Bonding and Structure

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  • Created by: Sophie
  • Created on: 27-01-14 21:29

Introduction

Introduction

  • Atoms form bonds to get a full outer shell of electrons.
  • There are three types of bonding:
    • Ionic bonding
    • Covalent bonding
    • Metallic bonding
  • To conduct electricity there much be charged that can move (ions or electrons).
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Types of Bonding - Ionic Bonding

Ionic Bonding

  • Ionic Bond - Electrostatic attraction between opposutley charged ions.
  • In ionic bonding, metals transfer electrons to non-metals producing positive metal ions and negative non-metal ions.
  • Dot-cross diagrams show outer elctrons only.

Example

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Types of Bonding - Covalent Bonding

Covalent Bonding

  • Covalent bond - is a chemical link between two atoms in which electrons are shared between them.
  • Ony non-metals can get a full shell by sharing electrons.

Example

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Types of Boning - Dative Covalent Bonds

Dative Covalent Bonds

  • Dative bond - Is a covalent bond between two atoms where one of the atoms provides both electrons that form the bond.
  • One atom provides both of the shaired pair of electrons.

Example


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Types of Boning - Metallic Bonding

Metallic Bonding

  • Metallic Bond - Electrostatic attraction between positive ions and delocalised electrons.
  • Metals lose their outer shell electrons to produce a lattice of positive metal ions surrounded by delocalised electrons.

Example

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Types of Structure - Giant Ionic Lattices

Giant Ionic Lattices

  • The lattice is made up of oppositely charged ions.
  • It has a high melting and boiling point (strong forced of attraction between ions need to be broken).
  • Do not conduct when solid (iosn not free)
  • Conduct when molten or dissolved in water.
  • An example, Sodium Chloride.
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Types of Structure - Simple Covalent Lattices

Simple Covalent Lattices

  • Consists of molecules held together by weak intermolecular forces.
  • Low melting and boiling points (weak forces of attraction between molecules are easily broken).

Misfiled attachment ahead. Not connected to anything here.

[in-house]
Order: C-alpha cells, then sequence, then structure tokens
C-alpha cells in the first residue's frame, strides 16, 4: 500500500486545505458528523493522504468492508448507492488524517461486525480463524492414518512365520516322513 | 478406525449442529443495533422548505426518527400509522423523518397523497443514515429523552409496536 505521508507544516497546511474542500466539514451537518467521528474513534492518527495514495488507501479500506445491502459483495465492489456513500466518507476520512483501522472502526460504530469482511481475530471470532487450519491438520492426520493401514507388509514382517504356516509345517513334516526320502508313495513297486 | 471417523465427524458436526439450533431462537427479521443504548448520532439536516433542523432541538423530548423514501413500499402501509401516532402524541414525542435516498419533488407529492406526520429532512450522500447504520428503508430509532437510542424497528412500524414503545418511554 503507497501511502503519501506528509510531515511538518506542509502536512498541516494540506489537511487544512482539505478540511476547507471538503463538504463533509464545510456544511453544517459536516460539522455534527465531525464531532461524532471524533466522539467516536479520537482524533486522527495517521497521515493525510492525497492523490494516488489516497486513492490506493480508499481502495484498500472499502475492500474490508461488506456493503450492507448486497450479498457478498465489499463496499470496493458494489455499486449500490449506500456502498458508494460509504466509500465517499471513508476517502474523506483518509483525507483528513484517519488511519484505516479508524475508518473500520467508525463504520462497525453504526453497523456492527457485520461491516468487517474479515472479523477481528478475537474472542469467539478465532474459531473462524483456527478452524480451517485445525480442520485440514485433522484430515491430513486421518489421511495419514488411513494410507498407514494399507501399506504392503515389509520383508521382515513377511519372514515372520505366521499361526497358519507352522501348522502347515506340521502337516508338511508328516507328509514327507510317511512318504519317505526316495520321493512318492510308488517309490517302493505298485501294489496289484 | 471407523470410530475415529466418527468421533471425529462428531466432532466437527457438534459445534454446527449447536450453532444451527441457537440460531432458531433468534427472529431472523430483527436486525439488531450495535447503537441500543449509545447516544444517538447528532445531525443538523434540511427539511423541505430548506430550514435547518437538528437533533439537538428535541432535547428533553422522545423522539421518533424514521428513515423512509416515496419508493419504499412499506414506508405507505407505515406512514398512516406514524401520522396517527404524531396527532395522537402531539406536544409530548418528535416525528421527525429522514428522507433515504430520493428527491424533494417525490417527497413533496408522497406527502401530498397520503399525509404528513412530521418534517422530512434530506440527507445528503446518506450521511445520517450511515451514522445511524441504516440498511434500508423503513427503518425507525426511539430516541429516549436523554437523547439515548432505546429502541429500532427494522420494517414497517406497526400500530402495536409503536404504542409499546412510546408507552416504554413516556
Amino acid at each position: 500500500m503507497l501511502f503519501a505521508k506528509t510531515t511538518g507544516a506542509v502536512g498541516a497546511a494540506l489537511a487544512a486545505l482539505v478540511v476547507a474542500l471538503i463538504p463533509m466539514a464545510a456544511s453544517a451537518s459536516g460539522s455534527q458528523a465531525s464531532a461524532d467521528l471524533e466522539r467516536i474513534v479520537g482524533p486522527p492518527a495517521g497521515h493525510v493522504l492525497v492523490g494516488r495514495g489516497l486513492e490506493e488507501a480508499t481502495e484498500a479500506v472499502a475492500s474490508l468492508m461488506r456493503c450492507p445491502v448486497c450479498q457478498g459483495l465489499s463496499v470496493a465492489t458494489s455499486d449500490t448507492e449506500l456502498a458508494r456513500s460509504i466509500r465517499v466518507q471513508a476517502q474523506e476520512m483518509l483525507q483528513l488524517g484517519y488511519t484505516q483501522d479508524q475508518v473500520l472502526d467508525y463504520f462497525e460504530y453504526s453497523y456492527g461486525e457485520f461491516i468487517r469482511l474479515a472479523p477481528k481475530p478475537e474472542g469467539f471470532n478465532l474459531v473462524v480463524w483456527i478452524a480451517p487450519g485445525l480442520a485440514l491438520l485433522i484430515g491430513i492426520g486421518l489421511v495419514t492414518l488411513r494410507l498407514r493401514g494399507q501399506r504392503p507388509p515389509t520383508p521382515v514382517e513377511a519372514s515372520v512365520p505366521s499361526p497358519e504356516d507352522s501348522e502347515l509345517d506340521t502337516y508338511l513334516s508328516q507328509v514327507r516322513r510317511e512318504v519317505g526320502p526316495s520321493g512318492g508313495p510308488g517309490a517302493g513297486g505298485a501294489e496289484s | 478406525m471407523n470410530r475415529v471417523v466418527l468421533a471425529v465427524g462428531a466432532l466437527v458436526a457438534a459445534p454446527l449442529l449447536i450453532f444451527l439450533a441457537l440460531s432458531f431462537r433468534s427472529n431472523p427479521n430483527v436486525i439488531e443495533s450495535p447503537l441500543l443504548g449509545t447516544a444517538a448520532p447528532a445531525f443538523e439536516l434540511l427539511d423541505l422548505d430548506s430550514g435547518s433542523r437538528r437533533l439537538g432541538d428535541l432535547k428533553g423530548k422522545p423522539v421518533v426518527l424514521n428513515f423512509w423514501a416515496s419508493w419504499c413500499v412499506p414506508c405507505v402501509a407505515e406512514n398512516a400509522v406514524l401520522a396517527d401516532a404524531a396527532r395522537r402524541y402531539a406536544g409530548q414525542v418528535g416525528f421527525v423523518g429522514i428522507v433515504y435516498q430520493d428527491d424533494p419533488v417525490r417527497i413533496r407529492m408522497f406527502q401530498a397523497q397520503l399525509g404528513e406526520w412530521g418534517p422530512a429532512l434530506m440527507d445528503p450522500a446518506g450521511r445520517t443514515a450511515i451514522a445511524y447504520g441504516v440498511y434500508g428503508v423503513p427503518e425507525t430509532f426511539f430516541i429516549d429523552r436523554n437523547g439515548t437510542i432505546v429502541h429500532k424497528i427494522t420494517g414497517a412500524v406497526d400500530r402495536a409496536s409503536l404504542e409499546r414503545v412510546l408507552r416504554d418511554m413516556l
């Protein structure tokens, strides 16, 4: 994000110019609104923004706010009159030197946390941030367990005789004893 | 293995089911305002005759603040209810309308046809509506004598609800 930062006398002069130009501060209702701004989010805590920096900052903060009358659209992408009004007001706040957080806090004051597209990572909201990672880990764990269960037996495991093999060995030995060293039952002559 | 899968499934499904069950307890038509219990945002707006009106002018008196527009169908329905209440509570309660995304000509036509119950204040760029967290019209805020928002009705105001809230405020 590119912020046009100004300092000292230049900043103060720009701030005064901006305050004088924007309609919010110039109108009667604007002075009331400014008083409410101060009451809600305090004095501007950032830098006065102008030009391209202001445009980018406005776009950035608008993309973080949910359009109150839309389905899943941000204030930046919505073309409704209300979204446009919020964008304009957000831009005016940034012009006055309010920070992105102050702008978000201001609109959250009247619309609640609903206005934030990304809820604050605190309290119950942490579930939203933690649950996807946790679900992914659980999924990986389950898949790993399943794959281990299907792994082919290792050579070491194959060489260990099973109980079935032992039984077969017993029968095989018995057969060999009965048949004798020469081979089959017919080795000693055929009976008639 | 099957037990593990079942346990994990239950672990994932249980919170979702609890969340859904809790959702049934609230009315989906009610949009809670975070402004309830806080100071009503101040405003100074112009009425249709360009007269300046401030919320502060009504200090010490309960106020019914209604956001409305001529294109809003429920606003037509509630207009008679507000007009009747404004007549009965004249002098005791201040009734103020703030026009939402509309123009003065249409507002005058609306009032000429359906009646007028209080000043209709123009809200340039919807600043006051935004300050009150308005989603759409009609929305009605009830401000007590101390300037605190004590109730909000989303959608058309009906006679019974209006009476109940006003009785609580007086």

• Do not conduct (no mobile charge carriers).
  • Example - Iodine and ice.
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Types of Structure - Giant Metallic Lattices

Giant Metallic Lattices

  • Lattice of metal ions surrounded by delocalised electrons.
  • High melting and boiling points (stron forces of attraction between metal ions and free electrons).
  • Conduct when solid (free electrons)
  • Example - Magnesium and Copper
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Types of Structure - Giant Covalent Lattices

Giant Covalent Lattices

  • Lattice of non-metal atoms joined by strong covalent bonds.
  • Very high melting and boiling point.
  • Diamond does not conduct (no free electrons).
  • Graphite is the only non-metal that conducts as a solid (contains delocalised electrons).
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Electronegativity and Bond Polarity

Electronegativity and Bond Polarity

  • Electronegativity - A property of an atom which increases with its tendency to attract the electrons of a bond.
  • If there is a big difference in electronegativity between the atoms the electrons will be pulled towards the more electronegative atom.
  • The most electronegative elements are Fluorine, Chlorine, Oxygen and Nitrogen.
  • Polar molecules have permanent dipoles that don't cancel out.
  • Non-polar molecules either have no dipole or temporary dipoles that cancel out.

Example

  • Chlorine is more electronegative than hydrogen.

    δ+   δ-

    H-Cl


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Intermolecular Forces - Van der Waal's

Van der Waal's

  • Van der Waal's - Are the weak forces which contribute to intermolecular bonds.
  • Arise from temporary dipole (uneven distribution of electrons) in one molecule that iduces dipole in another molecule.
  • The more electrons, the stronger the Van der Waal's forces.
  • Occur in all simple covalent substances.
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Intermolecular Forces - Dipole-dipole

Dipole - dipole

  • Dipole - separation of electrical charges.
  • Attraction between molecules with permanent dipoles.
  • δ+ ends attracted to δ- ends.
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Intermolecular Forces - Hydrogen bonds

Hydrogen Bonds

  • Hydrogen Bond - is a type of attractive interaction between electronegative atom and a hydrogen atom bonded to another electronegative atom.
  • Need H attached to N/O/F.
  • Exposed H nulceus is strongly attracted to lone pair on N/O/F.

Diagram

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Intermolecular Forces - Anomalous properties of wa

Anomalous properties of water

  • Water has some unusual properties due to the presence of hydrogen bonding:
    • Ice is less dense than water because ice has an open structure.
    • Water has a high melting and boiling point than expected due to the strength of hydrogen bonds that have to be broken.
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Shapes of Molecules

Shapes of Molecules

  • Pairs of electrons reoek each other and get as far apart as possible.
  • Lone pairs repel more than bonding pairs - they change the angle by 2.5°.

Table

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